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商业 - 科技

美联储正在悄悄筹划比特币监管规则?

Christopher Matthews 2014年05月23日

美联储顾问委员会的会议备忘录显示,美联储对比特币的兴趣要超过人们之前的想象。

    当美联储(Federal Reserve)主席珍妮特•耶伦本周二宣布美联储无权监管比特币时,许多比特币的粉丝都感到欢欣鼓舞。

    美联储无疑是许多比特币信徒眼中的头号大敌,他们认为美联储对美元的管理太失败了,使得比特币这样一种去中心化货币的建立成为必须。

    但是如果有人认为比特币可以脱离政府监管机构,独自成长成一支全球领先的货币形式,那么这种想法不可谓不幼稚。就连一向鼓吹比特币的知名投资人巴里•希尔伯特都认为,在比特币发展的下一个阶段,可能会有一些华尔街大银行参与进来,通过设置ETF基金或其它金融产品的方式刺激这种货币升值。

    美联储的一个顾问委员会今年五月初的一次会议的备忘录显示,美联储也预见到了类似的趋势,这种趋势将使美联储必须对比特币进行监管。顾问委员会本身没有制订政策的权力,它只能帮助有投票权的美联储官员了解银行业的想法。但是这些备忘录还是可以对未来美联储的比特币政策起到管中窥豹的效果。

    耶伦本周二称,美联储之所以无权监管比特币,是由为比特币属于“银行业之外发生的一次创新”。但如果美联储管理下的银行真的在筹划从事比特币业务,那么耶伦的逻辑就不再站得住脚了。

    美联储的顾问委员会是由银行业的精英组成的,他们自然比旁人更加了解银行业是否有这方面的计划。据备忘录显示,顾问委员会赞同西尔伯特的说法,认为现有银行将在比特币未来的发展过程中扮演重要的角色,包括“如果比特币的采用加速了,尤其是随着多币种账户的激增以及对比特币信用的担忧逐步消减,银行业可以加大参与比特币资金流动的力度。”

    虽然顾问委员会没有具体透露银行业将如何把比特币纳入现有业务,但它对比币特未来对经济的影响表示乐观:

    比特币虽然颠覆了传统的商业渠道,但它并不对经济活动造成威胁,而是可以作为一种利好……它的全球流动性为商家和服务提供者打开了新的市场……在促进资本从发达国家向发展中国家流动的过程中,将起到促进消费的作用。

    显然,美联储的顾问们明白比特币正在走“牛市”。但他们认为比特币作为一种现象还不足以对美国经济造成任何威胁,因此他们称,对比特币“更多地是好奇感而不是威胁感。”他们认为,只有当比特币变得比其它汇款方式更便宜、更快捷、更具地域灵活性的情况下,消费者才会大范围采用比特币。而要达到这个目标,比特币就需要金融服务业的帮助,而不是出离于银行业之外独善其身。

    那么如果消费者和金融机构真的都开始玩比特币了该怎么办?美联储顾问委员会的建议是,像管理其它金融服务产品一样管理比特币,比如用“业务连续性计划要求”监管比特币的交易机构,以及“召开一个预防比特币诈骗的论坛,对比特币的风险和成本进行披露”等等。该顾问委员会还建议比特币中介公司要像银行一样接受反洗钱法规的监管。

    这些措施显然会增加比特币中介企业的成本,而增加的成本最终会转嫁到终端用户身上。由于比特币最大的优势之一就是在线交易的低成本性,因此这些措施无疑会导致有人放弃使用比特币。美联储顾问委员会的备忘录也强调了这一点:比特币技术的流行,正是由于它有能力摆脱政府和现有金融行业在货币和资金流动上扮演的角色。但是比特币要想充分发挥所有的潜力,却显然需要这两者的支持。(财富中文网)

    译者:朴成奎

    When Janet Yellen stated in February that the Federal Reserve had no authority to regulate bitcoin, many fans of the virtual currency were elated.

    After all, for many believers in virtual currency, the Federal Reserve is enemy No. 1, an institution that has so badly mismanaged the U.S. dollar as to necessitate the creation of a decentralized currency like bitcoin.

    But the idea that bitcoin could ascend to the status of a leading global currency without government regulators is naive. Even bitcoin booster and investor Barry Silbert has argued that the next stages of bitcoin's development will involve big Wall Street banks getting in on the action by, for instance, setting up ETFs and other products that will facilitate the currency's rise.

    And recently released minutes from a Federal Reserve Advisory Committee meeting in early May suggest that the Fed foresees a similar trend, which would necessitate federal bitcoin regulation.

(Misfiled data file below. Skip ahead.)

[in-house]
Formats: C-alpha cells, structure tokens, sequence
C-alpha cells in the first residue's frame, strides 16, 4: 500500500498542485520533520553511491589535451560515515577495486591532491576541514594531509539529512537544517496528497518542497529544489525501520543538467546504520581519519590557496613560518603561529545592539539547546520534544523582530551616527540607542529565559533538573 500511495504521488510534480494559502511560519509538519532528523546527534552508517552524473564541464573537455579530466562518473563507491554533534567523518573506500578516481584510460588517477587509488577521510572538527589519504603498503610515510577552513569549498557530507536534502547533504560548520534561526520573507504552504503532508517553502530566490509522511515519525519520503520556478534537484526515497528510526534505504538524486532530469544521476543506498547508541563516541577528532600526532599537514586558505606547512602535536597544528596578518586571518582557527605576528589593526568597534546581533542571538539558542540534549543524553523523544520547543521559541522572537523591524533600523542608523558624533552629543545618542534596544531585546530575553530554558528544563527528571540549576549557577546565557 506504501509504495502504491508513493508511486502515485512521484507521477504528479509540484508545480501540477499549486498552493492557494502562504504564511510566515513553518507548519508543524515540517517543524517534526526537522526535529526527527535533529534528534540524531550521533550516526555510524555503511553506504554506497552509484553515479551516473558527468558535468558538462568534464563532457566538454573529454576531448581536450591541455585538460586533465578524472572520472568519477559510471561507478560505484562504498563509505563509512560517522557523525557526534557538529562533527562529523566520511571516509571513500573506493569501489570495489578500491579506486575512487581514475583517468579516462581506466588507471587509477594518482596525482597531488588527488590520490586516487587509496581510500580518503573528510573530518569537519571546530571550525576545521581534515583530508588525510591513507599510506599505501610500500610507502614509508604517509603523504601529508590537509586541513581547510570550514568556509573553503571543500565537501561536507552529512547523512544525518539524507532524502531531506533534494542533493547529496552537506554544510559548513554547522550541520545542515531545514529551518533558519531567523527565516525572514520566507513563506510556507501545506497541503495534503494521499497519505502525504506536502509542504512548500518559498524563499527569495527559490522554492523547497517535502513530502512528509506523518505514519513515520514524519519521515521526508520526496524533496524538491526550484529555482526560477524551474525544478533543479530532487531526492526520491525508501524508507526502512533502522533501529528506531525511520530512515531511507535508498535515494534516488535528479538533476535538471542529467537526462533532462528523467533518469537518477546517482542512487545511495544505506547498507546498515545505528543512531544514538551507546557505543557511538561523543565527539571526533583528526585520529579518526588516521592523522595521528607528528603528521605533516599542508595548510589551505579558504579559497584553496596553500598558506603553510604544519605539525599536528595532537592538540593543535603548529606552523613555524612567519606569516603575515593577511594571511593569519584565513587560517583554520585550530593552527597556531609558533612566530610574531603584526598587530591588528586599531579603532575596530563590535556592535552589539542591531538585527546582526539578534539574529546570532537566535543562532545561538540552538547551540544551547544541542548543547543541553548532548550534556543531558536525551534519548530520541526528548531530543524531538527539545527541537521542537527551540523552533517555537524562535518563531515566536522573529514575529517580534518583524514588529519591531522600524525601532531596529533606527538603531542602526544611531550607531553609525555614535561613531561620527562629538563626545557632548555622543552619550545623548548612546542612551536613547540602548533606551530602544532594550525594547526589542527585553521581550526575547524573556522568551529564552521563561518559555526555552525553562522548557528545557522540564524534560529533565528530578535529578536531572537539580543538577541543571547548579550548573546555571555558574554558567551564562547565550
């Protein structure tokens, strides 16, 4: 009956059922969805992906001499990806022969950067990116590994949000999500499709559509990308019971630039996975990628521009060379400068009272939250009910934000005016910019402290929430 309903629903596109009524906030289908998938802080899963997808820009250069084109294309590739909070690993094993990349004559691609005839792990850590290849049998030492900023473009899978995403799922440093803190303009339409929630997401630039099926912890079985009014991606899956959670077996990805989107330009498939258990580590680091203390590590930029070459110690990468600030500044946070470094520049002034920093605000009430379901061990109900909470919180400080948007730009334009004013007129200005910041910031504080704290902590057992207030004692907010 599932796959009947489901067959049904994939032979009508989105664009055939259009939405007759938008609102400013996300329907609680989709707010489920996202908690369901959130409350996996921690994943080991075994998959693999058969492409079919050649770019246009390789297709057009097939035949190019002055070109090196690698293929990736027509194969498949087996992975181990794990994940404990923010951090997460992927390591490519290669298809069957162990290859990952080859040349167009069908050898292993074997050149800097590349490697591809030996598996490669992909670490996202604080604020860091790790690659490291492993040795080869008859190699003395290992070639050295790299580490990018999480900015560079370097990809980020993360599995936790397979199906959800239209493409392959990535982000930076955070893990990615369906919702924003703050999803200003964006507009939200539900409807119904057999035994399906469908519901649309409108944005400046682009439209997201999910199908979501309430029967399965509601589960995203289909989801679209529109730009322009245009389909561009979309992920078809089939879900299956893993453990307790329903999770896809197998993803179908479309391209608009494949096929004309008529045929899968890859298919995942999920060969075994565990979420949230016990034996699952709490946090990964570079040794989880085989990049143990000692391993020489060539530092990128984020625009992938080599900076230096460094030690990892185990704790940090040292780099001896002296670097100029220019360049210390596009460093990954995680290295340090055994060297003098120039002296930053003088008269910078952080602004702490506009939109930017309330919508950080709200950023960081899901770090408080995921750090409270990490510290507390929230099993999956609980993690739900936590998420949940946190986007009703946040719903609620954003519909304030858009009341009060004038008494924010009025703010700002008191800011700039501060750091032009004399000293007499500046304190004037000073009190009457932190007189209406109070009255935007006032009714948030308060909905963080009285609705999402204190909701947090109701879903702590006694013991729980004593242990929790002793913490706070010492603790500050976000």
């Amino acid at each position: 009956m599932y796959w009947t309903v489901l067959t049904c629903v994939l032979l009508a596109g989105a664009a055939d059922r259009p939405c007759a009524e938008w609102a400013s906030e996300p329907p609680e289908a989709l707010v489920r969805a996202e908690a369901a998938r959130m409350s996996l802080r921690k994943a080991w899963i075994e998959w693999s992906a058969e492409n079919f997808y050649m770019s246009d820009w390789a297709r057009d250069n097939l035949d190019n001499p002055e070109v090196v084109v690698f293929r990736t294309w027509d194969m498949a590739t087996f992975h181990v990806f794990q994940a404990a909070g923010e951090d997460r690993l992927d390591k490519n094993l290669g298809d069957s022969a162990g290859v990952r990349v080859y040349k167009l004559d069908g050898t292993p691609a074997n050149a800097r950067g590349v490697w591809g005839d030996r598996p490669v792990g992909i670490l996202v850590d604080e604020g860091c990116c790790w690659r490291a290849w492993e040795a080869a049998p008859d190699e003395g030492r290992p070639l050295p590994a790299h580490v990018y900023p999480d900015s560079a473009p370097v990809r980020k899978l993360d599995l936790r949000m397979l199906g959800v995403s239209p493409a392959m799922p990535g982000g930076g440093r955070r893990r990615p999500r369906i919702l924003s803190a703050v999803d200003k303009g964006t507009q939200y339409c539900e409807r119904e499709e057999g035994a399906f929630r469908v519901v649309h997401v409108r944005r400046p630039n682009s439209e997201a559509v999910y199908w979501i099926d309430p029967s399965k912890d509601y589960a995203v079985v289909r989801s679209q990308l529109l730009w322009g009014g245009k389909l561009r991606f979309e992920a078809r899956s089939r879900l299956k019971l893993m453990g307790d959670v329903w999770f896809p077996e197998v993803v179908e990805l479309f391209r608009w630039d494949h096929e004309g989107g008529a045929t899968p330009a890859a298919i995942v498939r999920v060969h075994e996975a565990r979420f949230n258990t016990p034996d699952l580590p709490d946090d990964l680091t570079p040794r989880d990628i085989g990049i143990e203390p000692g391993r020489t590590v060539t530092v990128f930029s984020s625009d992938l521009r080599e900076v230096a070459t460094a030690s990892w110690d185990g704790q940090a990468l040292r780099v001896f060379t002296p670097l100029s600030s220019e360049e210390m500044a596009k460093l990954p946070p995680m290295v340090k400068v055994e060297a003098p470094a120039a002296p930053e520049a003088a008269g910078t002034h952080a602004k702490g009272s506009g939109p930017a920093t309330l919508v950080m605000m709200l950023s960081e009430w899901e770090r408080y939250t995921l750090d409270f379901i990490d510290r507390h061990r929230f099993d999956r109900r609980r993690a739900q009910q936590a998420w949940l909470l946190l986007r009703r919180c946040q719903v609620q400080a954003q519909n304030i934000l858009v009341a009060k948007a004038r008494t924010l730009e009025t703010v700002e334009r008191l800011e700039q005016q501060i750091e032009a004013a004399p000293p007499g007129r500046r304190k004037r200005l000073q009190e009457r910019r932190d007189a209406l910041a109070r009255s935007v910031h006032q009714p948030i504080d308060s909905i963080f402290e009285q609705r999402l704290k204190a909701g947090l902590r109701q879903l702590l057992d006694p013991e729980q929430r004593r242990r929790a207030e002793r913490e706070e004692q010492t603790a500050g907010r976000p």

The Advisory Committee can't dictate policy -- it's assembled to help voting Fed officials benefit from and understand the concerns of the banking industry -- but the minutes can shed light on what Fed policy might look like in the future.

    Indeed, even Yellen's argument in February that the Fed didn't have the authority to regulate bitcoin was based on the the idea that currency was an "innovation happening outside the banking industry." If Fed-regulated banks are in fact looking to get involved in bitcoin, this reasoning is no longer valid.

    The Advisory Committee is composed of elite members of the banking industry, so the body is better equipped to understand its plans than most. And according to the minutes, the committee agrees with Silbert that incumbent banks will have a role to play in bitcoin's future, concluding, "Should adoption accelerate, banking could participate increasingly in Bitcoin fund flows, especially as multicurrency accounts proliferate and reputational concerns subside."

    Though the committee didn't offer details on how the banking industry might incorporate bitcoin into its business, it was optimistic about the currency's potential effect on the economy:

    Bitcoin does not present a threat to economic activity by disrupting traditional channels of commerce; rather, it could serve as a boon ... Its global transmissibility opens new markets to merchants and service providers ... Driving capital flows from the developed to the developing world should increase consumption.

    Clearly, the bankers advising the Fed understand the bull case for bitcoin, though they argue that it is still too small a phenomenon to pose any sort of risk to the U.S. economy, calling it "more a curiosity than a threat." They foresee more consumers adopting bitcoin only if it can prove to be cheaper, faster, and more geographically flexible than alternative modes of transmitting money, and they see bitcoin doing this with the help of the financial services industry rather than in spite of it.

    When consumers and the financial industry do come on board, the Committee advises regulating it much like other financial services products, like supervising bitcoin exchanges with "requirements for business continuity planning," and "a forum for fraud prevention and disclosure of bitcoin's risks and costs." It also recommended that bitcoin businesses be subject to anti-money-laundering regulations, just as banks are.

    These measures, of course, could greatly increase costs for companies that deal in bitcoin, costs that would have to be passed on to end users. And since one of the main arguments for bitcoin is its lower costs for online transactions, these measures would surely undercut some of the reason to use it. These minutes underscore a central tension in the bitcoin story: It is a technology whose popularity is tied to its ability to undercut the government and incumbent financial industry's role in currency and money transmission, but one that clearly needs the blessing of both to reach its full potential.

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